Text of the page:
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The following opinion is presented on-line for informational use only and does not replace the official version. (Mich Dept of Attorney General Web Site - www.ag.state.mi.us)



Opinion No. 5867

April 13, 1981


Authority to impose fee on stop payment order


Stop payment of check

A bank or other financial institution may not burden or otherwise condition the right of the bank customer to direct the stop payment of a check by requiring the payment of a fee by the customer.

Honorable Steve Andrews

State Representative

The Capitol

Lansing, Michigan

You have requested my opinion on the following question:

May a bank/lending institution charge a customer a fee on a stop payment order?

The Uniform Commercial Code, 1962 PA 174, Sec. 4403; MCLA 440.4403; MSA 19.4403, provides as follows:

'(1) A customer may by order to his bank stop payment of any item payable for his account but the order must be received at such time and in such manner as to afford the bank a reasonable opportunity to act on it prior to any action by the bank with respect to the item described in section 4303.

'(2) An oral order is binding upon the bank only for 14 calendar days unless confirmed in writing within that period. A written order is effective for only 6 months unless renewed in writing.

'(3) The burden of establishing the fact and amount of loss resulting from the payment of an item contrary to a binding stop payment order is on the customer.'

With respect to the intent of 1962 PA 174, Sec. 4403, supra, the drafters of the Uniform Commercial Code provided the following commentary:

'2. The position taken by this section is that stopping payment is a service which depositors expect and are entitled to receive from banks notwithstanding its difficulty, inconvenience, and expense. The inevitable occasional losses through failure to stop payment should be borne by the banks as a cost of the business of banking.'

(Emphasis added.)

MCLA, Vol 22, p 573-574 (1967 ed.); MSA, Vol 14, p 776 (1975 ed.)

At the common law, the drawer of a check has the absolute right to order a stop payment of the check. Universal C.I.T. Credit Corp v Guarantee Bank & Trust Co, 161 F Supp 790 (DC Mass 1958). In Michigan, the right to stop payment was recognized long before the enactment of the Uniform Commercial Code and has been described in the following terms:

'A check is but an order on a bank to pay out money from the depositor's account. The drawer of a check may, before presentation to the bank and payment thereof, stop payment altogether, or direct the withholding of payment until he gives direction the contrary.'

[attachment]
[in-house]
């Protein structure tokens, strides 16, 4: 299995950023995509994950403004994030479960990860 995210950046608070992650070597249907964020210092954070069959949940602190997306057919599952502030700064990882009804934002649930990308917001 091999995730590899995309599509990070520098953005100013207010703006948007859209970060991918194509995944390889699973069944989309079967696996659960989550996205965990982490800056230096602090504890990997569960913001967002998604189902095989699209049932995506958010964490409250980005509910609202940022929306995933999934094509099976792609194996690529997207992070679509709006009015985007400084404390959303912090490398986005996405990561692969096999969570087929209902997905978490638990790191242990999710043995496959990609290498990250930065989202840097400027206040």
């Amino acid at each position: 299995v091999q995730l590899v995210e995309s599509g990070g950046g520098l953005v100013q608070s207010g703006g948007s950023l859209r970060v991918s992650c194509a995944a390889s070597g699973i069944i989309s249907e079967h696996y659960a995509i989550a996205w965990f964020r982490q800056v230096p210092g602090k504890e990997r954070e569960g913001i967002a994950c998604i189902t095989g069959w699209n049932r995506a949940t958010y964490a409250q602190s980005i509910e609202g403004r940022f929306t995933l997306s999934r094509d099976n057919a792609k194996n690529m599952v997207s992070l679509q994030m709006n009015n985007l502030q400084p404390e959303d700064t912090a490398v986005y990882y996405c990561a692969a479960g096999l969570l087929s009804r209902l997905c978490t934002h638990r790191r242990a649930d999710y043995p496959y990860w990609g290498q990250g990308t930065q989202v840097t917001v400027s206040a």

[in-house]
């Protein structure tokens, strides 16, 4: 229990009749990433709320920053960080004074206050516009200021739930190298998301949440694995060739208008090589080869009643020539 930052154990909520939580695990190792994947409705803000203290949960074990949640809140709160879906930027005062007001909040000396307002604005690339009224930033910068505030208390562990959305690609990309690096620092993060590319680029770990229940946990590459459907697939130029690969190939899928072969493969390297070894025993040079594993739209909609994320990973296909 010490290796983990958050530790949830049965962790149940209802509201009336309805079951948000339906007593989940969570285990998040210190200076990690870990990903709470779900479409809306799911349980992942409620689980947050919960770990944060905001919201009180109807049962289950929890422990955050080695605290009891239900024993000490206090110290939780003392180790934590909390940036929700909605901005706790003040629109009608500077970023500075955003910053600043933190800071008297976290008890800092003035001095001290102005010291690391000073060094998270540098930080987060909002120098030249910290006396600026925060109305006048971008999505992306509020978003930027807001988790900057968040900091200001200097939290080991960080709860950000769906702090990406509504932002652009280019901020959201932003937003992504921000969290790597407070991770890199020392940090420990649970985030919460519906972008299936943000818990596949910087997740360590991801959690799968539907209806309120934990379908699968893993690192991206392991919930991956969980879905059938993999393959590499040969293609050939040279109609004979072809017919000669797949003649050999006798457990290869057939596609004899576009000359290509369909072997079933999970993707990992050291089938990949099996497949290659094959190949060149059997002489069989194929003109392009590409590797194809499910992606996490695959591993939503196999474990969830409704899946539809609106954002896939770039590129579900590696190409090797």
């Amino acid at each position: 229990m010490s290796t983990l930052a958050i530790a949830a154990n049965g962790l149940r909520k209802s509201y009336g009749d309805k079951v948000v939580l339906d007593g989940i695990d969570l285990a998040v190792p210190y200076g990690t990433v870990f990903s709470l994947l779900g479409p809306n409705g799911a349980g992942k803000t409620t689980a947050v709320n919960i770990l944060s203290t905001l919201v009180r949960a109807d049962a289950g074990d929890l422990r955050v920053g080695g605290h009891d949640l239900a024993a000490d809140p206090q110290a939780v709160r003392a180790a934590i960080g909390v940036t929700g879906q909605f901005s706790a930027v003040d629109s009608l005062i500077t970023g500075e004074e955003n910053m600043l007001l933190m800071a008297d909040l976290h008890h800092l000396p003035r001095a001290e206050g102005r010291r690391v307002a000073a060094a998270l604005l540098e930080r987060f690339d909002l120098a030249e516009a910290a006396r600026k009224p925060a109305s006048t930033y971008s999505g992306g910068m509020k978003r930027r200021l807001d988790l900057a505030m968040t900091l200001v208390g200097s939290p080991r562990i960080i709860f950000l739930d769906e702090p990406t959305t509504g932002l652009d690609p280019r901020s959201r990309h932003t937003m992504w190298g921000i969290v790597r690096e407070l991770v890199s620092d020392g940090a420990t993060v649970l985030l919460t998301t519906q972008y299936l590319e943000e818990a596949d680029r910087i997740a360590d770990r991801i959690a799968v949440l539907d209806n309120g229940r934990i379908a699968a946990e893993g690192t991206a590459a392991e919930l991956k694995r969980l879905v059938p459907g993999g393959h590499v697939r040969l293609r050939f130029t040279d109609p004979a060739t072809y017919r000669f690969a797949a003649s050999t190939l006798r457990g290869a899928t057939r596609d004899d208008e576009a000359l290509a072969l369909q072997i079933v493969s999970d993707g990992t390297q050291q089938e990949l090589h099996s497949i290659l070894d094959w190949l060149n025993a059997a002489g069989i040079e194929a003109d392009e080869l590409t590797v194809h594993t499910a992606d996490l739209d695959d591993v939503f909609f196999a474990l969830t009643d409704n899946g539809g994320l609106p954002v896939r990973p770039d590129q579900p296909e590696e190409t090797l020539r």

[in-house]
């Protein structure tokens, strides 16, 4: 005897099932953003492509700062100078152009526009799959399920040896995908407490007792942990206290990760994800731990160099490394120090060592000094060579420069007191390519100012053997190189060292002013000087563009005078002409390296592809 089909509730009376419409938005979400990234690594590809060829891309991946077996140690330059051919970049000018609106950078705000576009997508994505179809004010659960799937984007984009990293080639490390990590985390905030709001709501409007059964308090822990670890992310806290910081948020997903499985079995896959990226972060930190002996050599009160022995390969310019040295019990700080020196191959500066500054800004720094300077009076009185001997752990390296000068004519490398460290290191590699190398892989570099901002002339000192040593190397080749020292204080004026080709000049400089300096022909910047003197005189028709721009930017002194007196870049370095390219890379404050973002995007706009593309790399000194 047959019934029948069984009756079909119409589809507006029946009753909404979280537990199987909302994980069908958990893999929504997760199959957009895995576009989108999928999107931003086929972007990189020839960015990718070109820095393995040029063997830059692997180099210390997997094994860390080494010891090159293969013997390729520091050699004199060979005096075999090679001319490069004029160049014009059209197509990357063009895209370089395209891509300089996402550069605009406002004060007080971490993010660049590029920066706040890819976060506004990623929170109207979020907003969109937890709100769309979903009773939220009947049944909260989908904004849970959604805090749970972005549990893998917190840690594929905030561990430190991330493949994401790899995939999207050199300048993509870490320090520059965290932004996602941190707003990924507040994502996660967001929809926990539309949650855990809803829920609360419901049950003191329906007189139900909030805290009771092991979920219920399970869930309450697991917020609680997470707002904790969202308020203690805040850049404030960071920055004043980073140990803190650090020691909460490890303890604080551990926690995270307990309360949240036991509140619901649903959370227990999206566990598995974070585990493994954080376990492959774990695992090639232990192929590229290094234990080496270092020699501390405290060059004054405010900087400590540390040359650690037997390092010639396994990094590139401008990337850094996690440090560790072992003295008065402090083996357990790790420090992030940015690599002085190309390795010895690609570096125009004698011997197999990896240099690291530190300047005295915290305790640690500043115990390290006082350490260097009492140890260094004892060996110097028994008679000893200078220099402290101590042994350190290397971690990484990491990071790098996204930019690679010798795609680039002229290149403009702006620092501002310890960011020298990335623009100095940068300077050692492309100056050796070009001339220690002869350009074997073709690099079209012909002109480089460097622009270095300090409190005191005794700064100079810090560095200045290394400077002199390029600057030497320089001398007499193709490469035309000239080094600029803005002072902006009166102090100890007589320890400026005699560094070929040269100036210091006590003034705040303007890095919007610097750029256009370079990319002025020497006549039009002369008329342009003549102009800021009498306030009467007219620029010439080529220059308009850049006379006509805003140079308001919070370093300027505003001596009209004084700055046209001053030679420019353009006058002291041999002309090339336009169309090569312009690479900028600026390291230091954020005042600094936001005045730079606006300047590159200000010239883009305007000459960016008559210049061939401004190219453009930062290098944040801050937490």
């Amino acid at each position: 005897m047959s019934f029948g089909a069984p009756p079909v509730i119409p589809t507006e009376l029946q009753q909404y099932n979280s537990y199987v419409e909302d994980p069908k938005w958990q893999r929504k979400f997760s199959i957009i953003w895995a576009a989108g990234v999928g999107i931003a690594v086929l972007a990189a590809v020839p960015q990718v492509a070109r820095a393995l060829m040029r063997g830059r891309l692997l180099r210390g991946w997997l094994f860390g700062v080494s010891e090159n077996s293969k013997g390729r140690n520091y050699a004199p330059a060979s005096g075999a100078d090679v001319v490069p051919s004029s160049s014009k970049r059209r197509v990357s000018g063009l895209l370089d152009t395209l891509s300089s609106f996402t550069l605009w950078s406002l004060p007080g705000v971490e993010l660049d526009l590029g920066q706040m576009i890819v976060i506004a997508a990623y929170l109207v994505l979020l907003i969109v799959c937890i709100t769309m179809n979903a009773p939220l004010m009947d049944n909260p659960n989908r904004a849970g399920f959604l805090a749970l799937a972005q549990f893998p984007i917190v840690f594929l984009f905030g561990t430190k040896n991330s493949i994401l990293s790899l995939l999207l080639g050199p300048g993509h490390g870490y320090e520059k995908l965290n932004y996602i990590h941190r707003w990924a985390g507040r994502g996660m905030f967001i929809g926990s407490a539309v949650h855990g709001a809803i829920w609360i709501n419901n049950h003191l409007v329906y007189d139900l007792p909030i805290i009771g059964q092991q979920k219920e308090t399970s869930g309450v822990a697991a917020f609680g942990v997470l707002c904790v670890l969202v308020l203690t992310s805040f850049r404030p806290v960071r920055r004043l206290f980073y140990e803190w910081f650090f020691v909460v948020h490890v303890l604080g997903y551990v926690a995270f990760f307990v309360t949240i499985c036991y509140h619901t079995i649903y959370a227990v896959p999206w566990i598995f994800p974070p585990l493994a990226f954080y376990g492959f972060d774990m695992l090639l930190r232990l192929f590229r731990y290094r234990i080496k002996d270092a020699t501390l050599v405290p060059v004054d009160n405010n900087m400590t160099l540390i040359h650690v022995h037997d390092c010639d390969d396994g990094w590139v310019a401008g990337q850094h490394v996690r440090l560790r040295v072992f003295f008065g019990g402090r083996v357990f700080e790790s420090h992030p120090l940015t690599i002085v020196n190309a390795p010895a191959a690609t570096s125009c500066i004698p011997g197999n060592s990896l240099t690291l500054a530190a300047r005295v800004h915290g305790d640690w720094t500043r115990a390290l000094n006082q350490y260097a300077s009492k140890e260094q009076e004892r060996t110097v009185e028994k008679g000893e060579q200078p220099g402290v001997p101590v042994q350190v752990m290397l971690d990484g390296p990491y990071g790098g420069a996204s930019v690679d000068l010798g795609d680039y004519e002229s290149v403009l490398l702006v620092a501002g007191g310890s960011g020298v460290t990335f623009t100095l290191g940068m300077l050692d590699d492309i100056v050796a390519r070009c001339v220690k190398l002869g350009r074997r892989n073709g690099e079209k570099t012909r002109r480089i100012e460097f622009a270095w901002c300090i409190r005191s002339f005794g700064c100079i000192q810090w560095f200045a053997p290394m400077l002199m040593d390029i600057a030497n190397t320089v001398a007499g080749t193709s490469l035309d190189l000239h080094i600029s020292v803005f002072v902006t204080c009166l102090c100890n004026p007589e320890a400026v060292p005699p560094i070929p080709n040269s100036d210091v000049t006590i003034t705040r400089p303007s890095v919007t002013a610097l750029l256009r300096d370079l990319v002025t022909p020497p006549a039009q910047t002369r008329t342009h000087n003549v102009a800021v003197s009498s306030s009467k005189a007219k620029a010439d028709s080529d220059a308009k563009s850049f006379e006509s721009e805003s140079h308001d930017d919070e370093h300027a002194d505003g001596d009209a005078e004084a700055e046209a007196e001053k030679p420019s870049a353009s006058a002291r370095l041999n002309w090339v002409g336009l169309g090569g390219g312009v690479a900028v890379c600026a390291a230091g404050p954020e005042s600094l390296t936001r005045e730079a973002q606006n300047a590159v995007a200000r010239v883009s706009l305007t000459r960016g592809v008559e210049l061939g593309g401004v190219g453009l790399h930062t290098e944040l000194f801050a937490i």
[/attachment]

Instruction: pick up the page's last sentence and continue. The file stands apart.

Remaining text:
(Emphasis added.)

Olds Motor Works v First State Savings Bank of Morenci, 258 Mich 269, 272; 241 NW 813, 814 (1932)

In addition, commentators on the subject have recognized that not only do bank customers have the right to issue stop payment orders, but since the Uniform Commercial Code does not specify any grounds on which the drawer may order the stop payment, '[t]he drawer has an unlimited choice of discretion to stop payment of his check as he sees fit.' Anderson on the Uniform Commercial Code, (2d ed, 1971), Vol 3, Sec. 4403:4, p 312. The rationale for a customer's right to stop payment has also been explained in the following terms:

'In accepting the checking account, the bank agrees to honor checks drawn upon it to the amount of the indebtedness. A check is an order. Orders may be revoked until acted upon. Therefore, an implied term of the deposit contract must be the right of revocation, or stopping payment, and any payment made by the bank over a timely stop order is unauthorized.' 'Stop Payment: An Ailing Service to the Business Community', 20 U. Chi. L. Rev., p 667, 670 (1953)

The practice of some banks to condition the exercise of the right to stop payment on payment of a fee limits or penalizes the use of stop payment orders and, in effect, reallocates the bank's risk in the event it should fail to honor the order. Such attempts to reallocate risk directly contravene 1962 PA 174, Sec. 4403, supra, as well as 1962 PA 174, Sec. 4407; MCLA 440.4407; MSA 19.4407, which impose the risk for the failure to properly honor a stop payment order directly on the bank. Imposition of a fee would obviously reduce the use of stop payment orders and consequently reduce the bank's risk. This scheme of risk reallocation may be contrasted with other sections of the Uniform Commercial Code which place the risk of loss directly on the issuer of a negotiable instrument for such things as negligently contributing to the alteration or forgery of a check, 1962 PA 174; Sec. 3406; MCLA 440.3406; MSA 19.3406, and improper transmission, translation, or interpretation of messages relating to a bank letter of credit, 1962 PA 174, Sec. 5107; MCLA 440.5107; MSA 19.5107.

In providing customers with the power to order a bank to stop payment on an instrument, 1962 PA 174, Sec. 4403, supra, conditions its exercise on (1) the order being directed to a specific identifiable item; (2) the order being received by the bank in such a manner and at such a time as to afford a reasonable opportunity to act upon it; and (3) the order having a limited life span of 14 days of made orally or six months if reduced to writing, subject to renewal. Application of the rule of statutory construction of 'expressio unius est exclusio alterius' (1) suggests that no further legal conditions, such as the payment of a fee, may be placed on the exercise of a stop payment order.

Therefore, it is my opinion that a bank or other financial institution may not burden or otherwise condition the exercise of the right to stop payment by requiring a customer to pay a fee.

Frank J. Kelley

Attorney General

(1) Expressed mention of one thing the statute implies the exclusion of similar things. Stowers v Wolodzko, 386 Mich 119; 191 NW2d 355 (1971).


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